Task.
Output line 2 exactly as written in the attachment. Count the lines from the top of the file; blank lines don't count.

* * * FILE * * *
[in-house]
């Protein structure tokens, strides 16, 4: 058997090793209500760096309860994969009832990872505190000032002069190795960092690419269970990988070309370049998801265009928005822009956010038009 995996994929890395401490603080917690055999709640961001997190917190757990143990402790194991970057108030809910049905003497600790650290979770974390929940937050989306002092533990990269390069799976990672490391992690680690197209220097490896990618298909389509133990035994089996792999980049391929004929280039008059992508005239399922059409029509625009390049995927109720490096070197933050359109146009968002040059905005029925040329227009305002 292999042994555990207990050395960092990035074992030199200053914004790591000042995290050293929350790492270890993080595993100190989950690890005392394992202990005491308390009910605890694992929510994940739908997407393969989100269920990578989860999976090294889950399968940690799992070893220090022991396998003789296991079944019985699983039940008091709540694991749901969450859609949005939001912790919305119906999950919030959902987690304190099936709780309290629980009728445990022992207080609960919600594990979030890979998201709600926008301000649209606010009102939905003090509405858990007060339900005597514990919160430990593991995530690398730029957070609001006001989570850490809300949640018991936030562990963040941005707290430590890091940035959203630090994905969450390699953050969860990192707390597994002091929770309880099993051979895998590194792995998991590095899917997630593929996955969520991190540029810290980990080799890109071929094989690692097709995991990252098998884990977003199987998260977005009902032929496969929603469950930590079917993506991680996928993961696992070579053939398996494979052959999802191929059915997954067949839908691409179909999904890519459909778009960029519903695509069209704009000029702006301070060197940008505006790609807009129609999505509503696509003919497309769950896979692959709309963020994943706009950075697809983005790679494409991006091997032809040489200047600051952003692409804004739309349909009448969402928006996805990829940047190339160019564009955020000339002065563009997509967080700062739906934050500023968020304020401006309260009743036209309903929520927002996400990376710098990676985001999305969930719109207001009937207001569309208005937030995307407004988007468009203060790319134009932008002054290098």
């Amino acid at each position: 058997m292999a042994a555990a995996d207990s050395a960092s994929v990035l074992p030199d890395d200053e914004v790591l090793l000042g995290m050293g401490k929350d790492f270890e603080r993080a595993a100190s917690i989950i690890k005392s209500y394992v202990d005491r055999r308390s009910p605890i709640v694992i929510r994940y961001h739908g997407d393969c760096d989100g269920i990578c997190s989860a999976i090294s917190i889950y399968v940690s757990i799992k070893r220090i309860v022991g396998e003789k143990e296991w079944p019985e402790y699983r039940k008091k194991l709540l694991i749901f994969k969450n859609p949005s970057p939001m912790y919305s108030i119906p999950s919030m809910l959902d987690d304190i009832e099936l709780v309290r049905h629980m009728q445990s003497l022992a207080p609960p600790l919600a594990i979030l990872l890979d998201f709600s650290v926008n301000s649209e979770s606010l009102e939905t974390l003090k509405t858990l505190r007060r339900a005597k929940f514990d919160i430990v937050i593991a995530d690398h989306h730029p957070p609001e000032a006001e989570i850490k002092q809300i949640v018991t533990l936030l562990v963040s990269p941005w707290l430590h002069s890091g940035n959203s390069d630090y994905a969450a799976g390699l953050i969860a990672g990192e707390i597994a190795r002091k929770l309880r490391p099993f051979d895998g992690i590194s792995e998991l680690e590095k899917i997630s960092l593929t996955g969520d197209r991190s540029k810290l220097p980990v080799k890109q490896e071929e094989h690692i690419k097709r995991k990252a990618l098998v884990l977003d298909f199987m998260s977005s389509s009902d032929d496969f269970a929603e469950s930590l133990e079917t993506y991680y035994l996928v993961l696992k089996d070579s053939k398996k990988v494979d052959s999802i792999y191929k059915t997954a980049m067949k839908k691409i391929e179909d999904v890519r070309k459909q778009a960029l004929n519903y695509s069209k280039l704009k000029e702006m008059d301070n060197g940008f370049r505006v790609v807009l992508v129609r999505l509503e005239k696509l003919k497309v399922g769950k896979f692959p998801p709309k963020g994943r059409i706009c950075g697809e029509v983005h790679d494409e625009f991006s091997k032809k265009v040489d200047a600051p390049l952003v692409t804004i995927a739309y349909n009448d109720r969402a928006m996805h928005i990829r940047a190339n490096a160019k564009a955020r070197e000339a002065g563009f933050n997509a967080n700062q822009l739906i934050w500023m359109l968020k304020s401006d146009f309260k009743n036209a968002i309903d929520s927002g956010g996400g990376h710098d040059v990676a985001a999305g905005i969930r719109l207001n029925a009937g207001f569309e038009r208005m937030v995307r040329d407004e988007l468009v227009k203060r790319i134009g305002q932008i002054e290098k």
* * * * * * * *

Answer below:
């Protein structure tokens, strides 16, 4: 058997090793209500760096309860994969009832990872505190000032002069190795960092690419269970990988070309370049998801265009928005822009956010038009 995996994929890395401490603080917690055999709640961001997190917190757990143990402790194991970057108030809910049905003497600790650290979770974390929940937050989306002092533990990269390069799976990672490391992690680690197209220097490896990618298909389509133990035994089996792999980049391929004929280039008059992508005239399922059409029509625009390049995927109720490096070197933050359109146009968002040059905005029925040329227009305002 292999042994555990207990050395960092990035074992030199200053914004790591000042995290050293929350790492270890993080595993100190989950690890005392394992202990005491308390009910605890694992929510994940739908997407393969989100269920990578989860999976090294889950399968940690799992070893220090022991396998003789296991079944019985699983039940008091709540694991749901969450859609949005939001912790919305119906999950919030959902987690304190099936709780309290629980009728445990022992207080609960919600594990979030890979998201709600926008301000649209606010009102939905003090509405858990007060339900005597514990919160430990593991995530690398730029957070609001006001989570850490809300949640018991936030562990963040941005707290430590890091940035959203630090994905969450390699953050969860990192707390597994002091929770309880099993051979895998590194792995998991590095899917997630593929996955969520991190540029810290980990080799890109071929094989690692097709995991990252098998884990977003199987998260977005009902032929496969929603469950930590079917993506991680996928993961696992070579053939398996494979052959999802191929059915997954067949839908691409179909999904890519459909778009960029519903695509069209704009000029702006301070060197940008505006790609807009129609999505509503696509003919497309769950896979692959709309963020994943706009950075697809983005790679494409991006091997032809040489200047600051952003692409804004739309349909009448969402928006996805990829940047190339160019564009955020000339002065563009997509967080700062739906934050500023968020304020401006309260009743036209309903929520927002996400990376710098990676985001999305969930719109207001009937207001569309208005937030995307407004988007468009203060790319134009932008002054290098």